As more and more historic properties were demolished in the 1960s, a group of preservation-minded Denver citizens joined efforts. Founded in 1970, Historic Denver was born out of an extraordinary citizen effort to save the 1889 home of Titanic survivor, Margaret “Molly” Brown, which the organization continues to operate as the Molly Brown House Museum.
The project became a catalyst for preservation throughout the city and Historic Denver has continued to lead the way, supporting projects such as the restoration of 9th Street Historic Park, the rehabilitation of the Curtis Park neighborhood, the rescue of the Paramount Theater and the significant technical assistance provided through the Sacred Landmarks and Preservation for Living Programs.
As one of the nation’s premier non-profit urban historic preservation organizations, Historic Denver, Inc. works to protect and promote Denver’s historic places. Through technical assistance, grant funds and easement donations, Historic Denver invests in our community and neighborhoods, heightening awareness of our architectural heritage and educating and empowering neighborhoods to positively affect quality changes in our developing city. Almost five decades into our journey, we continue to advocate for Denver’s identity as a city that remembers and respects its past as it plans for the future.
Historic Denver Buys And Restores First Property—The Molly Brown House Museum.
Tramway Cable Building Saved — Designed by William E. and Arthur A. Fisher, the building was restored and leased as restaurant and office space.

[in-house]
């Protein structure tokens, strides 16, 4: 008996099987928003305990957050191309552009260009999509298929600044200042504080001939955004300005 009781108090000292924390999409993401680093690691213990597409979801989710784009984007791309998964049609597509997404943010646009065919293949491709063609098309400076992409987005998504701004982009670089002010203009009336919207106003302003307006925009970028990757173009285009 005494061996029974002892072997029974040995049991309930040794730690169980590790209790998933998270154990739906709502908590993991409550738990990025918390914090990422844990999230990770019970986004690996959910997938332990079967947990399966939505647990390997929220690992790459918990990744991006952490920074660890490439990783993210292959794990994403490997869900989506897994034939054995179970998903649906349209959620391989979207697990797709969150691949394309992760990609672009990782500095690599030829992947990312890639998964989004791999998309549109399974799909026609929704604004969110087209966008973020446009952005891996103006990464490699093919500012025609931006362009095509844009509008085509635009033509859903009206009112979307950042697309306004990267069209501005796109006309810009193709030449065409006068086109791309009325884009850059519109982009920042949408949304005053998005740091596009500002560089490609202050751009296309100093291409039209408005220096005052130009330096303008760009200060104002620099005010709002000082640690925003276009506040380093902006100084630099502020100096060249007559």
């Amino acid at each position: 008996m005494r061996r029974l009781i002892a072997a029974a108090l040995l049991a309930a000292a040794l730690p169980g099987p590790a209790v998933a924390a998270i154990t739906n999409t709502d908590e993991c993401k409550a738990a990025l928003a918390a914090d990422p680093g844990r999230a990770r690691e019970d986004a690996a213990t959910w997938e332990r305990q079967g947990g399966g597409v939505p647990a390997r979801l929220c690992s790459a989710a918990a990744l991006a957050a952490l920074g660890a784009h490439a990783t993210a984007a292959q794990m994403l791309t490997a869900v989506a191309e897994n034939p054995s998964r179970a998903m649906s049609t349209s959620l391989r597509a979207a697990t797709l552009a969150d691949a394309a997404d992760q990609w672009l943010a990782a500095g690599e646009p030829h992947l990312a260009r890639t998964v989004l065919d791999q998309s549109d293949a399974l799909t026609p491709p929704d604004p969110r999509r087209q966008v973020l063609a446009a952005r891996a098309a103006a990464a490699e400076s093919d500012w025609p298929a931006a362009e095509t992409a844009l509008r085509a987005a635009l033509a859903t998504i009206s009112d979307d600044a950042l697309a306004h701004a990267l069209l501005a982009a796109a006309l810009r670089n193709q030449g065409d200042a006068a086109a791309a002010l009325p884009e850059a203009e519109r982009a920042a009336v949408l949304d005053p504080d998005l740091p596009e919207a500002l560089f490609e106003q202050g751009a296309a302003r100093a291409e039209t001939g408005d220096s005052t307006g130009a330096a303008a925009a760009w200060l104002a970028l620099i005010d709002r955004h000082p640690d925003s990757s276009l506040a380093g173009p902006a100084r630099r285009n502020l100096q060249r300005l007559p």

An anonymous donation was given to begin restoration work on Auraria Campus–the 9th St. Historic Park, a block of Victorian era residences built between 1873- 1905. Historic Denver raised additional funds for the project.
Historic Denver initiated the use of easements for historic preservation and gained a façade easement, guaranteeing the perpetual protection and maintenance of the exterior of the 1887 Richtofen Castle, at 7020 E. 12th Avenue and the Croke- Patterson- Campbell House, a rare 1890 chateau style home located at 428-430 E 11th Avenue.
The 1891 Montclair School was saved when Historic Denver and citizens of the Montclair community found a purchaser that agreed not to demolish the building at 1301 Quebec Street and the structure still serves as a school today.
The Sheedy Mansion was saved when Historic Denver worked with a local realtor to find a purchaser interested in the preservation of the 1892 late Victorian era home located at 1115 Grant St.
The Heritage Conservation and Recreation Service of the Department of the Interior awarded Historic Denver money to begin restoration work in the Curtis Park neighborhood, which has a wide variety of architectural styles constructed between 1885- 1890.
Historic Denver formed the Historic Paramount Foundation and purchased the Paramount Theater designed by Temple H. Buell, to preserve and rehabilitate this 1930s Art Deco theater.
The 1889 Navarre, a former brothel located at 1725 Tremont, reopened as the Museum of Western Art after Historic Denver successfully introduced legislation that allows designated Denver landmark buildings to transfer unused development rights.
Dr. Justina Ford’s home, built in 1890, was moved from its original location at 2335 Arapahoe and relocated to 31st and California by Historic Denver to prevent demolition in 1984. It is now the Black American West Museum.
With Historic Denver’s help, the Mayan Theater was restored and leased to the Landmark Theatre Corporation.
The Colorado Convention Center spared the 1904 Evans School designed by David Dryden and located at 1115 Acoma during the second phase of the construction.
Lower Downtown Historic District formed and included 180 buildings in 22 blocks.
The Crawford Hill Mansion, an amazing French Renaissance 1906 home located at 969 Sherman, and designed by Theodore Boal was saved.